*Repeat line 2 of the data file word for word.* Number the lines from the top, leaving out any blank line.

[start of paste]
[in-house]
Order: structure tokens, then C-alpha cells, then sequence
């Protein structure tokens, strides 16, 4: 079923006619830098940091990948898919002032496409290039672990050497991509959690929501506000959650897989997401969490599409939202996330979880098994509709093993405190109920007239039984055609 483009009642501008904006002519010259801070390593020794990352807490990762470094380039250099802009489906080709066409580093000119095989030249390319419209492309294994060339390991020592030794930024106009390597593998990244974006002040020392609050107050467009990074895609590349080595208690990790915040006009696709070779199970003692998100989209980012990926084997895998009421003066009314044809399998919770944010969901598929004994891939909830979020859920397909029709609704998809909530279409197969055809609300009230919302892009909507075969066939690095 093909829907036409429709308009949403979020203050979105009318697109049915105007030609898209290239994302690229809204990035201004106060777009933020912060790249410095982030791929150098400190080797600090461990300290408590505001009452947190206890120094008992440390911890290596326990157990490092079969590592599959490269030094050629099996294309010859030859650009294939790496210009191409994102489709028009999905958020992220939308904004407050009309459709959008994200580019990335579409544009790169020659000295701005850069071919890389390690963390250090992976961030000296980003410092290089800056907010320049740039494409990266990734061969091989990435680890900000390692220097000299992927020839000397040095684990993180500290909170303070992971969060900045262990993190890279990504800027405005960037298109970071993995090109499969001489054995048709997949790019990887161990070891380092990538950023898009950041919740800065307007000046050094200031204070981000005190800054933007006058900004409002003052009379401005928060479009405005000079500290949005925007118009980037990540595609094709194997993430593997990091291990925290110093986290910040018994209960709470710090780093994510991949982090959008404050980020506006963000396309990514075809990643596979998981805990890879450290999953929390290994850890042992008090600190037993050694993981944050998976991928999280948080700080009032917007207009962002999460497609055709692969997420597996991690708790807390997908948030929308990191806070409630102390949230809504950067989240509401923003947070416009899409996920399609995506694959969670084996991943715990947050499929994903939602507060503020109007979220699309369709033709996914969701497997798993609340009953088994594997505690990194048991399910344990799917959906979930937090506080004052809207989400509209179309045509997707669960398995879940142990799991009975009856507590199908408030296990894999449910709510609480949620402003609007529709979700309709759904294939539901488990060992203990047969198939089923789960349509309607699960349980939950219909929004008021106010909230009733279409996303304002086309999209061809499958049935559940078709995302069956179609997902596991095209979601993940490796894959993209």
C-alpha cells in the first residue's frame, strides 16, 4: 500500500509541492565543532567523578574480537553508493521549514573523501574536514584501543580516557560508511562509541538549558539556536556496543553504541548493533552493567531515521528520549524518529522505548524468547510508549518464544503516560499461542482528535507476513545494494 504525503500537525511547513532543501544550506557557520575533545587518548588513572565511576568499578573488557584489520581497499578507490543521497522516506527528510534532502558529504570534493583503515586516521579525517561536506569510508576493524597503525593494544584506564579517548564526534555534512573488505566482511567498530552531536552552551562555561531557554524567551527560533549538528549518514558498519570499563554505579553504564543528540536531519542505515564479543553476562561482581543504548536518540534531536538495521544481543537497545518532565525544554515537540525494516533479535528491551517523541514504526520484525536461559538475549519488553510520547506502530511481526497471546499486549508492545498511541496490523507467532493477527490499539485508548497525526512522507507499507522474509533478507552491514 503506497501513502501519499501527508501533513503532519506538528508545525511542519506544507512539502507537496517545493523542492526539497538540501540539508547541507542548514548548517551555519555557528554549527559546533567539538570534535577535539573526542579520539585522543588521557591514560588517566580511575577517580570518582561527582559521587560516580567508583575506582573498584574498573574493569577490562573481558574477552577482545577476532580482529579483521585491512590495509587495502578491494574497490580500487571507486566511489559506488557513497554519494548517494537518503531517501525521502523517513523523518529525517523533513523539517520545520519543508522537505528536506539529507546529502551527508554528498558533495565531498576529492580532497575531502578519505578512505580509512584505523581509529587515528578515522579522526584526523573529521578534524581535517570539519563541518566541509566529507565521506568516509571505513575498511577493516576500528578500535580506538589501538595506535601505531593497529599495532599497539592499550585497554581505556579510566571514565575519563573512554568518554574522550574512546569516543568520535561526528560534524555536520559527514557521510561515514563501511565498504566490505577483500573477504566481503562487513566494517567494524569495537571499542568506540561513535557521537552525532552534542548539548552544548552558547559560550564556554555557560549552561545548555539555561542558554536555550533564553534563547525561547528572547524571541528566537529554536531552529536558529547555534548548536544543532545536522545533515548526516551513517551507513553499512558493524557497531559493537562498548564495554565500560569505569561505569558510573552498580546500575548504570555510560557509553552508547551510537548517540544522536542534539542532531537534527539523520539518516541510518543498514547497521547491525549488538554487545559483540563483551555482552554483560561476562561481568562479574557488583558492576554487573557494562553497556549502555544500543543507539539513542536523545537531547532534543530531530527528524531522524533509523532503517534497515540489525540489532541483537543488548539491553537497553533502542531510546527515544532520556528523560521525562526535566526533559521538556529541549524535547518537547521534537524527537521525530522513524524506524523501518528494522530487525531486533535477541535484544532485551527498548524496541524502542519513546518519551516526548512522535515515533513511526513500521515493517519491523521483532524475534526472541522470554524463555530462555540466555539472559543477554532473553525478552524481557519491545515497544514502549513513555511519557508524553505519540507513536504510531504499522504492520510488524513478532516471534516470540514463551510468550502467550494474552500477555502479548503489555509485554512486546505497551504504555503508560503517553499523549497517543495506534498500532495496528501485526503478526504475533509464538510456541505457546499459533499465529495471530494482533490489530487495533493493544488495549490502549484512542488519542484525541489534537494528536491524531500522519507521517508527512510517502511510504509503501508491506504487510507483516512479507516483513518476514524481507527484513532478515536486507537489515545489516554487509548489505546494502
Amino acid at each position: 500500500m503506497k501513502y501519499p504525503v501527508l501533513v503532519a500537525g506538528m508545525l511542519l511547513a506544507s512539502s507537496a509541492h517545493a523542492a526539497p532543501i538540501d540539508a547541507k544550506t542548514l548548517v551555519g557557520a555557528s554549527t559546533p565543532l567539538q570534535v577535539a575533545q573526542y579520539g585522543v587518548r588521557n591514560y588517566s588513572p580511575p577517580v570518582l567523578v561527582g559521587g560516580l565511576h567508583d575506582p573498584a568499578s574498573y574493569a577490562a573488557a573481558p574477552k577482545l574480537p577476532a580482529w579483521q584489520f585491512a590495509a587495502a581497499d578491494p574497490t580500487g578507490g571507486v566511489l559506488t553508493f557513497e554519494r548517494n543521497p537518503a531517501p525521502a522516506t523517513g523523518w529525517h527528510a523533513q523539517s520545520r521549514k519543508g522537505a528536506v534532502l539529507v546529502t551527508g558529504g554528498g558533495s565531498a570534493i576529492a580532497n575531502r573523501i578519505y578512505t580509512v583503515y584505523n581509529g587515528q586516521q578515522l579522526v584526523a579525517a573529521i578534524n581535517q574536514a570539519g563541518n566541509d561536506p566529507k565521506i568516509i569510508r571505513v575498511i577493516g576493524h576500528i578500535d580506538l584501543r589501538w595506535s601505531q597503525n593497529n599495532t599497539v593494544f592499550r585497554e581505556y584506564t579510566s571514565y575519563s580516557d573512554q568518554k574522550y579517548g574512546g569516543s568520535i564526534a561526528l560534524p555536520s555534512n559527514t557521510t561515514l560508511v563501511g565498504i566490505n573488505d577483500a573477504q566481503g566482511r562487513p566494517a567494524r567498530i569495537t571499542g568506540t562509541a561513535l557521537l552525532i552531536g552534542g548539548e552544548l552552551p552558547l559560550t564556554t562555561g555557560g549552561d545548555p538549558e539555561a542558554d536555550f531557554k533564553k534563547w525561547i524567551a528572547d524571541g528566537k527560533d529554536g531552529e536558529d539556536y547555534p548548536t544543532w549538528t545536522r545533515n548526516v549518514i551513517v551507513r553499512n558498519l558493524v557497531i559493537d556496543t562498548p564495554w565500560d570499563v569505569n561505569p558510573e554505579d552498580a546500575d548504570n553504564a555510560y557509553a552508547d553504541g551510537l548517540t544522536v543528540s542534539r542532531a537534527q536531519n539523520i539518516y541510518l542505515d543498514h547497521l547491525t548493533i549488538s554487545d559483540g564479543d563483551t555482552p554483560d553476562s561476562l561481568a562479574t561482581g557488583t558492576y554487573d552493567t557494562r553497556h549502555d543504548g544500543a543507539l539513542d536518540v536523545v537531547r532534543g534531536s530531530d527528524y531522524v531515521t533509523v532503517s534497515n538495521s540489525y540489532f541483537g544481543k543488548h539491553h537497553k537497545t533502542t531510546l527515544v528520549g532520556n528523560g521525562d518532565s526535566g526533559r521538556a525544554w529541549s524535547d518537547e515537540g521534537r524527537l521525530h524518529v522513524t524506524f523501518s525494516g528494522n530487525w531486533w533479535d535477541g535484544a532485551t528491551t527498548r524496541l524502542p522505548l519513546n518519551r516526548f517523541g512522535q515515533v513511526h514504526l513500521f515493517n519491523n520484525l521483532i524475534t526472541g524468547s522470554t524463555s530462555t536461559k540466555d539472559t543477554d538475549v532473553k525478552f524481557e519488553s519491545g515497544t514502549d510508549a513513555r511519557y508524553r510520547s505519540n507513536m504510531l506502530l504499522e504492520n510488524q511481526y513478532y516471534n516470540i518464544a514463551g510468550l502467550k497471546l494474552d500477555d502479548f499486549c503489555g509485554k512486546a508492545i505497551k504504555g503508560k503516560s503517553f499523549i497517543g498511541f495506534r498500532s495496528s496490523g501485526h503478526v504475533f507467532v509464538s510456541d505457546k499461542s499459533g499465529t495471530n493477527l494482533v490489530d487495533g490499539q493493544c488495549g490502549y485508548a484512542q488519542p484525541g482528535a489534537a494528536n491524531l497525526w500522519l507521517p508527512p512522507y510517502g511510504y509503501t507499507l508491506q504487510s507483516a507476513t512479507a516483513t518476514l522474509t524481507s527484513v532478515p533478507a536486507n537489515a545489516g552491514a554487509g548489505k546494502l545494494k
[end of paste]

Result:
Order: structure tokens, then C-alpha cells, then sequence